Say what? How the brain separates our ability to talk and write

May 5, 2015, Johns Hopkins University
Credit: Johns Hopkins University

Out loud, someone says, "The man is catching a fish." The same person then takes pen to paper and writes, "The men is catches a fish."

Although the human ability to write evolved from our ability to speak, and talking are now such independent systems in the brain that someone who can't write a grammatically correct sentence may be able say it aloud flawlessly, discovered a team led by Johns Hopkins University cognitive scientist Brenda Rapp.

In a paper published this week in the journal Psychological Science, Rapp's team found it's possible to damage the speaking part of the brain but leave the writing part unaffected—and vice versa—even when dealing with morphemes, the tiniest meaningful components of the language system including suffixes like "er," "ing" and "ed."

"Actually seeing people say one thing and—at the same time—write another is startling and surprising. We don't expect that we would produce different words in speech and writing," said Rapp, a professor in the Department of Cognitive Science in the university's Krieger School of Arts and Sciences. "It's as though there were two quasi-independent language systems in the brain."

The team wanted to understand how the brain organizes knowledge of written language—reading and spelling—since that there is a genetic blueprint for spoken language but not written. More specifically, they wanted to know if written language was dependent on spoken language in literate adults. If it was, then one would expect to see similar errors in speech and writing. If it wasn't, one might see that people don't necessarily write what they say.

The team, which included Simon Fischer-Baum of Rice University and Michele Miozzo of Columbia University, both cognitive scientists, studied five stroke victims with aphasia, or difficulty communicating. Four of them had difficulties writing sentences with the proper suffixes, but had few problems speaking the same sentences. The last individual had the opposite problem—trouble with speaking but unaffected writing.

The researchers showed the individuals pictures and asked them to describe the action. One person would say, "The boy is walking," but write, "the boy is walked." Or another would say, "Dave is eating an apple" and then write, "Dave is eats an apple."

The findings reveal that writing and speaking are supported by different parts of the brain—and not just in terms of motor control in the hand and mouth, but in the high-level aspects of word construction.

"We found that the brain is not just a 'dumb' machine that knows about letters and their order, but that it is 'smart' and sophisticated and knows about word parts and how they fit together," Rapp said. "When you damage the brain, you might damage certain morphemes but not others in writing but not speaking, or vice versa."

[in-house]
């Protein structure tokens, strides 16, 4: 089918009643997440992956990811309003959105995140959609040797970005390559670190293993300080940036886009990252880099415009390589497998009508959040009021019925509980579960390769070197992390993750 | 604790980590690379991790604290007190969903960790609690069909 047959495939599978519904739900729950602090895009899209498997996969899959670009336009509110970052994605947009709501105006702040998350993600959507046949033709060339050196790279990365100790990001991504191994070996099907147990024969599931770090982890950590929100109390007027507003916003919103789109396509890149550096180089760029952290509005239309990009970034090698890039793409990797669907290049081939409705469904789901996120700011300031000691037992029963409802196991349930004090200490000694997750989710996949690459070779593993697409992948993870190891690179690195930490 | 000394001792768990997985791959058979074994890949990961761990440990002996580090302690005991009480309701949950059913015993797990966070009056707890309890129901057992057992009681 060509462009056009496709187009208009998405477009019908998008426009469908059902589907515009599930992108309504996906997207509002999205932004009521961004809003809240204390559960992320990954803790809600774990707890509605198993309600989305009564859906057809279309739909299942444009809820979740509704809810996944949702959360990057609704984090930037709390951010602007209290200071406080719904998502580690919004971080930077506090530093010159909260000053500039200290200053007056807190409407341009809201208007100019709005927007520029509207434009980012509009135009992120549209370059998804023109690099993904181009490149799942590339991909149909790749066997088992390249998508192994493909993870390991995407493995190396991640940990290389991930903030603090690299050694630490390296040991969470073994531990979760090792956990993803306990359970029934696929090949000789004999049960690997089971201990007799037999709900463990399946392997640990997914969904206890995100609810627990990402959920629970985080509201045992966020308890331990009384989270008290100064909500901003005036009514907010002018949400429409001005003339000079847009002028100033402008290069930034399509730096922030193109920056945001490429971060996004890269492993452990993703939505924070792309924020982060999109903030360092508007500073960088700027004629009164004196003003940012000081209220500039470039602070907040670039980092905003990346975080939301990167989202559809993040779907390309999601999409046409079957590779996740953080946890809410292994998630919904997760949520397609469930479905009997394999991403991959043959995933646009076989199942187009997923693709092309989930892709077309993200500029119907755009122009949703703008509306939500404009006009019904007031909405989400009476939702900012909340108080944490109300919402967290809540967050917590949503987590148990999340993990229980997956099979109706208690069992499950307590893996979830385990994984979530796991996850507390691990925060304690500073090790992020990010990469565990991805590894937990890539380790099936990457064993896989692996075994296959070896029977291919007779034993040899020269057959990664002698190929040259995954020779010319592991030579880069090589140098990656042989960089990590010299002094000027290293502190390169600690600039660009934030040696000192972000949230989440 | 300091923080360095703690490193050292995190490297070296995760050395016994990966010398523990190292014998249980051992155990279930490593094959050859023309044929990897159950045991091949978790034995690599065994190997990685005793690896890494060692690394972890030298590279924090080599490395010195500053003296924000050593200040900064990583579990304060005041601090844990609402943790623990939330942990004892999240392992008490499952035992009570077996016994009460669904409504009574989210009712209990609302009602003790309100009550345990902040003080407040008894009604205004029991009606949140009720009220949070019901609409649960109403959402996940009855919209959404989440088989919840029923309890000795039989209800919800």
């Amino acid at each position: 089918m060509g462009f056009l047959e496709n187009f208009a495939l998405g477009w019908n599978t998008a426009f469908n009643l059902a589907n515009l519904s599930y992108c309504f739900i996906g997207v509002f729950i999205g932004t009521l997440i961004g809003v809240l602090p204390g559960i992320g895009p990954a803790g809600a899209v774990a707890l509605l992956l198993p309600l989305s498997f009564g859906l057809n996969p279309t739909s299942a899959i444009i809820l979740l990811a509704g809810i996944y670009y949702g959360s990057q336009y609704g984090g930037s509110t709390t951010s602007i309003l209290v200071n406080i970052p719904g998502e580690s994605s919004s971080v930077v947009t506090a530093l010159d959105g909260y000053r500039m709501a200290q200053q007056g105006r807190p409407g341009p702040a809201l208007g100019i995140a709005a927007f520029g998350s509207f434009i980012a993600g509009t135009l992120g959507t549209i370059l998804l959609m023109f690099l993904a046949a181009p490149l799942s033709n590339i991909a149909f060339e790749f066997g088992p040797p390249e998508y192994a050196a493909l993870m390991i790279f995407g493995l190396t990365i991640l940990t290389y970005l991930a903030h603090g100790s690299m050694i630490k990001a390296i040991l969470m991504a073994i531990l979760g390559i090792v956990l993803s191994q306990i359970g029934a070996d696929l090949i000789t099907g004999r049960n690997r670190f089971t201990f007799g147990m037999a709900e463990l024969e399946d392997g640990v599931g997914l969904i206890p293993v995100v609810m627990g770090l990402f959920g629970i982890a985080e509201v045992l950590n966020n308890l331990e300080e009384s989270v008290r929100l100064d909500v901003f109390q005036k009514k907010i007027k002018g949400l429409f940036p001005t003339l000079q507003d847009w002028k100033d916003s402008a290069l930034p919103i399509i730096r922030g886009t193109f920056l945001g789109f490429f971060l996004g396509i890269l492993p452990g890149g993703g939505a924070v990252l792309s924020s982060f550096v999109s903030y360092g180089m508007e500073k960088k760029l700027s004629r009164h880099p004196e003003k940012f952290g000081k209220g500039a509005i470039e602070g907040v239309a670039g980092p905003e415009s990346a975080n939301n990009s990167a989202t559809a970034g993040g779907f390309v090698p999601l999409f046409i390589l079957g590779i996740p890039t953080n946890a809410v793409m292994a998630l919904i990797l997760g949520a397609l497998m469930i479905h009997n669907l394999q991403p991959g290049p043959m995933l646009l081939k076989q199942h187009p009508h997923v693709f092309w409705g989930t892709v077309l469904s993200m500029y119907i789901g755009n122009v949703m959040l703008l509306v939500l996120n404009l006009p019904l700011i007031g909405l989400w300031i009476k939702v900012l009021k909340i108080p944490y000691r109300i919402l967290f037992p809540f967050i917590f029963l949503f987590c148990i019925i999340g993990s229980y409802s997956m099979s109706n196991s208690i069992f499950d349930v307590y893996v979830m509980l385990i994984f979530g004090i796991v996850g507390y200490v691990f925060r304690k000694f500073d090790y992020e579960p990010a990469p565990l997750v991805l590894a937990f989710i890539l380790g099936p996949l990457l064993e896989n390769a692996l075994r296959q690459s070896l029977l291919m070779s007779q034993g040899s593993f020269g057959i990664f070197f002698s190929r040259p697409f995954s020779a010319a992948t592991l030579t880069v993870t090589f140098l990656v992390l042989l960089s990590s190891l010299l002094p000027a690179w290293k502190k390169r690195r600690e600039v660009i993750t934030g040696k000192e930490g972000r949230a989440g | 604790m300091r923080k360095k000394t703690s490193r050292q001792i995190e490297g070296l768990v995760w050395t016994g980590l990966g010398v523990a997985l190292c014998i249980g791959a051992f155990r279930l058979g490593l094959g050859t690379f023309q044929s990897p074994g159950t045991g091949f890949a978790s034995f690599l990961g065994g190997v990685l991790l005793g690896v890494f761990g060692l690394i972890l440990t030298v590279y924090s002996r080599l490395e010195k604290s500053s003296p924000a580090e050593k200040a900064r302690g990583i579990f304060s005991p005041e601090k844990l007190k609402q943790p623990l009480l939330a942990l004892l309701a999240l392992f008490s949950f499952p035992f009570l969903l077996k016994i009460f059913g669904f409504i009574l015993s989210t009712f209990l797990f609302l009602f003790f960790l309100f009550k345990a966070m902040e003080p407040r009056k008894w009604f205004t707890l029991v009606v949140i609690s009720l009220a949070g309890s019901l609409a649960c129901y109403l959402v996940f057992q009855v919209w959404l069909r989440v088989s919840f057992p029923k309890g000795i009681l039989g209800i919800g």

This understanding of how the adult differentiates word parts could help educators as they teach children to read and write, Rapp said. It could lead to better therapies for those suffering aphasia.

Explore further: Kids' oral language skills can predict future writing difficulties

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not rated yet May 05, 2015
I've often thought that typed communication comes from another part of the brain, because if I had read this article in person, and you had asked me to give you feedback, I would have a hard time responding. But put a keyboard in front of me, and my fingers do all the work. I barely even know what I'm saying, fortunately that part of my brain seems to have absorbed all the vocabulary and good stuff. I wouldn't say that other people treat the written part of their brain quite as well, not feeding it a regular diet of intelligent content. Thus when they open that part of their brain nothing but bile spews out.
not rated yet May 06, 2015
The assumption that we communicate by spoken word alone is flawed and this study confirms that flaw. It is only the insistence on holding to a flawed assumption that is mysterious in this study report.

Humans communicate with words (true), prosody, gesture, behaviour and context (they ignore these). In writing down words we channel all of these forms of communication into just one form. If one of these forms is left out then the others are still present.

Prosody is the tonal pitch change, intonation, inflection and sing-song nature of spoken words. This is why people who can speak only English, for instance, still enjoy opera sung in languages they do not understand. Why would one even want to know what is said in a Puccini opera aria?
not rated yet May 06, 2015
Context alters the meaning of spoken words and effects the selection of words. If the house we are in is on fire then comments will have quite a different meaning to the same words spoken during a walk in the park. But in conversation, we do not describe the presence of the fire or the park we are walking through to someone beside us, but if we are communicating in text then we need to mention these things, thus in order to communicate all of the various channels of communication that we normally use in conversation, additional streams of information must be incorporated into text when that is the only medium or channel.

Linguists and language researchers generally have ignored non-spoken communication as an inconvenience and this has caused tremendous difficulties in researching the evolution of language from animal calls simply because language never did evolve from animal calls, communication evolved from all forms of communication which is why the deaf-dumb spontaneously start

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